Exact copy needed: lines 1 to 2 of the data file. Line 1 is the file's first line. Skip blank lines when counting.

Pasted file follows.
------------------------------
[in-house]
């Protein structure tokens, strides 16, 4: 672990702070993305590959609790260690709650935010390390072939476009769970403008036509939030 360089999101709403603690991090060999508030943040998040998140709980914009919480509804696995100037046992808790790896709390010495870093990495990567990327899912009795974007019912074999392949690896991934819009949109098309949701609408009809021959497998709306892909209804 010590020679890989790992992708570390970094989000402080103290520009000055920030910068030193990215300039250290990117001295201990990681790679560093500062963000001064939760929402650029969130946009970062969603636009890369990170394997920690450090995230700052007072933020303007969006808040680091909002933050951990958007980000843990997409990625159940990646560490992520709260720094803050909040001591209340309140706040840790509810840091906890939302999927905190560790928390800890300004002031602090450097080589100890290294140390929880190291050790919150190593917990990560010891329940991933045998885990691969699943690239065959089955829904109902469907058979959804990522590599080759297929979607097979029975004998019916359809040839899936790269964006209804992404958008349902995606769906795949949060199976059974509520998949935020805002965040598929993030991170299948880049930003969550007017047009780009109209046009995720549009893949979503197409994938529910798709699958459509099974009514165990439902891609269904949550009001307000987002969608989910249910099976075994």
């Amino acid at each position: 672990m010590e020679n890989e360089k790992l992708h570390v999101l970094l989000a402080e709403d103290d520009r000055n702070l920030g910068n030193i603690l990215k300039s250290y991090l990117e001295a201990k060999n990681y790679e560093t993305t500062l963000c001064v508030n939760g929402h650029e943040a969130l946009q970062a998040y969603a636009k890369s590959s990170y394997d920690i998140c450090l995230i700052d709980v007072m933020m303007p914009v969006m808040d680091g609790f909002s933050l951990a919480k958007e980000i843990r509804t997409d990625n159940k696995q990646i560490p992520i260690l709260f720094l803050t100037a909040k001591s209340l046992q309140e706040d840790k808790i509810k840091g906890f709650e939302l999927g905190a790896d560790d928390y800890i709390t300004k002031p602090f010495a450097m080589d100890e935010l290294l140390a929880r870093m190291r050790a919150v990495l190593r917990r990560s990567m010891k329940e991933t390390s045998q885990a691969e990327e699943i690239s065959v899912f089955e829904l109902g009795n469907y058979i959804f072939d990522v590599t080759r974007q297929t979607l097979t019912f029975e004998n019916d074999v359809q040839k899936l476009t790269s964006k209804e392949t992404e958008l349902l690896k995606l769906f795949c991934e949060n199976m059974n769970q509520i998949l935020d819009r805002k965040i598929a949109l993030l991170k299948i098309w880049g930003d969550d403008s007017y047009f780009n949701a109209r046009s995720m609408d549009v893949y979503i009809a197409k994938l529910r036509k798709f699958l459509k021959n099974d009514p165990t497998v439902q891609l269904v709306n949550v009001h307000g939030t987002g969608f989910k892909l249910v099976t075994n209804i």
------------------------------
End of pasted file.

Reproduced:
[in-house]
């Protein structure tokens, strides 16, 4: 672990702070993305590959609790260690709650935010390390072939476009769970403008036509939030 360089999101709403603690991090060999508030943040998040998140709980914009919480509804696995100037046992808790790896709390010495870093990495990567990327899912009795974007019912074999392949690896991934819009949109098309949701609408009809021959497998709306892909209804 010590020679890989790992992708570390970094989000402080103290520009000055920030910068030193990215300039250290990117001295201990990681790679560093500062963000001064939760929402650029969130946009970062969603636009890369990170394997920690450090995230700052007072933020303007969006808040680091909002933050951990958007980000843990997409990625159940990646560490992520709260720094803050909040001591209340309140706040840790509810840091906890939302999927905190560790928390800890300004002031602090450097080589100890290294140390929880190291050790919150190593917990990560010891329940991933045998885990691969699943690239065959089955829904109902469907058979959804990522590599080759297929979607097979029975004998019916359809040839899936790269964006209804992404958008349902995606769906795949949060199976059974509520998949935020805002965040598929993030991170299948880049930003969550007017047009780009109209046009995720549009893949979503197409994938529910798709699958459509099974009514165990439902891609269904949550009001307000987002969608989910249910099976075994």